Photo of Professor Angelique Richardson

Professor Angelique Richardson

Research supervision

Nominated for Guild Best Research Supervisor Award

Example of nominations:

'Angelique is a rare combination: a supervisor with world-recognized research expertise with the demonstrated ability to nurture and support her students at all stages of the research process. She responds promptly and helpfully to any questions and feedback on writing never takes more than a few days to arrive. She has enabled countless professional opportunities in both academic and non-academic settings: pointing me towards the best conferences and journals in which to share my research, she has also introduced me to long-term working relationships with representatives at the National Trust, local council, and museums across the south west. In this respect she is unique at Exeter as a supervisor: aware of the increasing need to engage the public and non-academic organisations with research, she has provided for her postgraduate students an unparalleled induction in how to conduct and maintain this kind of engaged research.'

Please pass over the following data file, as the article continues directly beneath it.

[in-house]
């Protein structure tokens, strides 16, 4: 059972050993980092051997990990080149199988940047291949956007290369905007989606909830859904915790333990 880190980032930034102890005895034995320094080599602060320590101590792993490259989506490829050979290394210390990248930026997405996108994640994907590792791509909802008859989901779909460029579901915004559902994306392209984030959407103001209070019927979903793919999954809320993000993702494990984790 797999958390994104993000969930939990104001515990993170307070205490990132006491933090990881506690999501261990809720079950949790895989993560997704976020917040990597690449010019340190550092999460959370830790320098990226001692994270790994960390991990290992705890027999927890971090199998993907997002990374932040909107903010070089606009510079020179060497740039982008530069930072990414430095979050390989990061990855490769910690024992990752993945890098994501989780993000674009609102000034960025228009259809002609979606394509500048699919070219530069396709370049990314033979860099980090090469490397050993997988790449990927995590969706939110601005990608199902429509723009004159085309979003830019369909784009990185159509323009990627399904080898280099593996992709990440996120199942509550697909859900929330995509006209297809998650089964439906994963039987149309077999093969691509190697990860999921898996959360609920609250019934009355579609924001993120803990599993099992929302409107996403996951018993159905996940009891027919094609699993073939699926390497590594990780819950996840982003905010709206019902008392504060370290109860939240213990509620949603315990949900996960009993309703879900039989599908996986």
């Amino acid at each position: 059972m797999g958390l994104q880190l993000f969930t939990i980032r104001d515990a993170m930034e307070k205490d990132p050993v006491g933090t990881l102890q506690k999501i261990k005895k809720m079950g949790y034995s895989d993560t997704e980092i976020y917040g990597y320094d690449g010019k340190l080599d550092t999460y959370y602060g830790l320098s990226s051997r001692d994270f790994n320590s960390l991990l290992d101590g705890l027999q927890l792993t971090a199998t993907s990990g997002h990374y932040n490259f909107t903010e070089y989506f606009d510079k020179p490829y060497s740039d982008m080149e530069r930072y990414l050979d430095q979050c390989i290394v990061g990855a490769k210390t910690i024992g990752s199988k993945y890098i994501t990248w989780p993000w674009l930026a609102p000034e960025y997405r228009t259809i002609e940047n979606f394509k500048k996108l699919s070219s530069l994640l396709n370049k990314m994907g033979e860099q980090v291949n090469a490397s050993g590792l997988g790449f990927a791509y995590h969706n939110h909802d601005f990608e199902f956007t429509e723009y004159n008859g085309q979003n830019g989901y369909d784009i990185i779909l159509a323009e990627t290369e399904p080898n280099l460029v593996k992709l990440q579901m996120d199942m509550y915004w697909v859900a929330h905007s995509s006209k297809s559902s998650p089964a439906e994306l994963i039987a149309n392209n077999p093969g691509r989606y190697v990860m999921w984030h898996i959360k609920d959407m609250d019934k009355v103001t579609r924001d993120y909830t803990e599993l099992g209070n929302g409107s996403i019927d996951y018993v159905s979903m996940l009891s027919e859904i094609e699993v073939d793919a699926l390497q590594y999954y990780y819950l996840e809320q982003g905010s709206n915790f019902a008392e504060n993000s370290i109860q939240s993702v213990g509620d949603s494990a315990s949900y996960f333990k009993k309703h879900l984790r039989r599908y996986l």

'Angelique's framework for the writing, editing and submission of the PhD thesis is excellent, and should be widely shared as best practice. In our first meeting we mutually agreed aims for the submission of work (1 chapter drafted per term), prompting me to set my own deadlines, to  which she held me accountable. At the same time, Angelique was flexible and compassionate'.

'Angelique's supervision was central to the submission of my thesis within three years with no interruption, and the passing of the viva with minor corrections'.

'Angelique is my secondary supervisor, yet she has given much more attention to my work than secondary supervisors are expected to, as well as keeping me informed of research and development opportunities along with her primary research students.'

'Though Angelique is my secondary, rather than primary, supervisor, she has consistently given priority of her time and knowledge to her secondary research students alongside her primary research students.'




Research students